If you want to become a qualified lawyer in Uganda, you will need to undergo a two-year Bar Course (Post Graduate Diploma in Law) Law Development Centre (LDC) if government’s plan is implemented.
Previously, the Course was for 9 months. The move to extend the duration to two years will abolish the pre-entry exams for students wishing be become advocates, the Minister of Justice and Constitutional Affair, Kahinda Otafiire, has said.
He says that there is no reason why students that have pursued Bachelors in Law for four years at Law School should be declared stupid, just for failing to pass pre-entry exams.
The Minister made the remarks Thursday at Parliament where he had appeared before the Legal and Parliamentary Affairs Committee along with stakeholders in Legal training to discuss the matter of abolishing pre-entry exams at LDC.
“If you think LDC training isn’t enough, let us make it two years. Bring in all these fellows for two years, drill them, squeeze them and they pass and fail. But to say I can’t give you a chance, that I have done four years of legal training and got my degree and you tell me at the entrance of Bar course that I am dangerously stupid; that I can’t make it. If we think there is need for better training for quality, let us make LDC two years. If you fail, you go on provided you pay for yourself,” Kahinda said.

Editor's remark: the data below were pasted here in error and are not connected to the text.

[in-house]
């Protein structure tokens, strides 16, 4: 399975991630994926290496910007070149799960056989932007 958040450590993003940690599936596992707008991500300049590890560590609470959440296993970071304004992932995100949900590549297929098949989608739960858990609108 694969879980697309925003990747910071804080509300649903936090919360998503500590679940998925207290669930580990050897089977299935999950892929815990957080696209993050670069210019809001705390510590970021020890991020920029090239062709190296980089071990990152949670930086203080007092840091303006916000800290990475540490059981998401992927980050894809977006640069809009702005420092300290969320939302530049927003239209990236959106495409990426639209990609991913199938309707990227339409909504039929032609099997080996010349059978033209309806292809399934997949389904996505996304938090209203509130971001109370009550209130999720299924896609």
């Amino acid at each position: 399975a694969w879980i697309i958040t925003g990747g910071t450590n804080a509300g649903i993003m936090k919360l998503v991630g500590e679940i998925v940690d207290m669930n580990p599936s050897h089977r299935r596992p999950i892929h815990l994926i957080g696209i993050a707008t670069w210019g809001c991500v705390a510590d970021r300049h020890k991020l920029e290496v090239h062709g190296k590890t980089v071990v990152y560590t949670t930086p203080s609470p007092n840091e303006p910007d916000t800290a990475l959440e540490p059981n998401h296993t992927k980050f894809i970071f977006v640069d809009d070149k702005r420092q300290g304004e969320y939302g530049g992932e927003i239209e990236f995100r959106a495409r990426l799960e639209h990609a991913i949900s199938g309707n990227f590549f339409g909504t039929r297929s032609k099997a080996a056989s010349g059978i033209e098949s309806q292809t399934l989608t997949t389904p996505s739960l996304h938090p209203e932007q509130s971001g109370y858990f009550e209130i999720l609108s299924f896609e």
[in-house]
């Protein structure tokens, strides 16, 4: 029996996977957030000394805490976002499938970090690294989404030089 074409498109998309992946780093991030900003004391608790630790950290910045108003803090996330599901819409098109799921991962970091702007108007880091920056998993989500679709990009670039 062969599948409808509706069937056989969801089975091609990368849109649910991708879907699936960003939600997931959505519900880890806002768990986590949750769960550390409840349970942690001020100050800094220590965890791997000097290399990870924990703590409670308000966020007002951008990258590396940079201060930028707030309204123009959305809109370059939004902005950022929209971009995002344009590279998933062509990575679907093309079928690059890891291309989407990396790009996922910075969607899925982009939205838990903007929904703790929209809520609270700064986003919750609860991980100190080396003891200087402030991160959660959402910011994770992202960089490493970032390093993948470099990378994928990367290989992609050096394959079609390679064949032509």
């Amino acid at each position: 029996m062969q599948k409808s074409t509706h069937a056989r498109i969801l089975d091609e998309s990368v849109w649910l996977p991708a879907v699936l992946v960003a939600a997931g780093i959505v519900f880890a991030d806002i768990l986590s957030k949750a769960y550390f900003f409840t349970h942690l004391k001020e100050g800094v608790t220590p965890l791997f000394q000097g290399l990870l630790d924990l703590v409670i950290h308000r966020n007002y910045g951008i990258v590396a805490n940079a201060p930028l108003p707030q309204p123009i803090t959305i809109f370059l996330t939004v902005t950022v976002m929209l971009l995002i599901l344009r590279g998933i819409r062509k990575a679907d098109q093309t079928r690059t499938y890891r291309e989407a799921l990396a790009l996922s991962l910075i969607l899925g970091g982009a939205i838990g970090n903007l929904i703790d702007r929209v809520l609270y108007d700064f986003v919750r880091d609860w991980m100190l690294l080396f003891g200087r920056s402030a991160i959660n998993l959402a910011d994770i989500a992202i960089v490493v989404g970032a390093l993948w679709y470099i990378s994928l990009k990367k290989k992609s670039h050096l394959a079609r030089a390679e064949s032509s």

The Committee Chairperson, Jacob Oboth Oboth was aimed at discussing if LDC pre-entry exams were serving the purpose they were intended given the liberalisation of Law School.
Justice Remmy Kasule, Chairperson Law Council warned against abolishing pre-entry exams calling on people handling the matter not to look at it through the question of controlling numbers.
The Justice also rubbished arguments that pre-entry exams were locking out students from actualizing their dreams of becoming advocates stating that whereas the earlier practice saw those students who had failed have their dreams fail, the practice has changed where students can keep taking the pre-entry exams to the pint of passing.
“It isn’t a question of numbers; it is question of quality assurance. The question of numbers may have been there at first, but it is no longer there now,” Kasule said.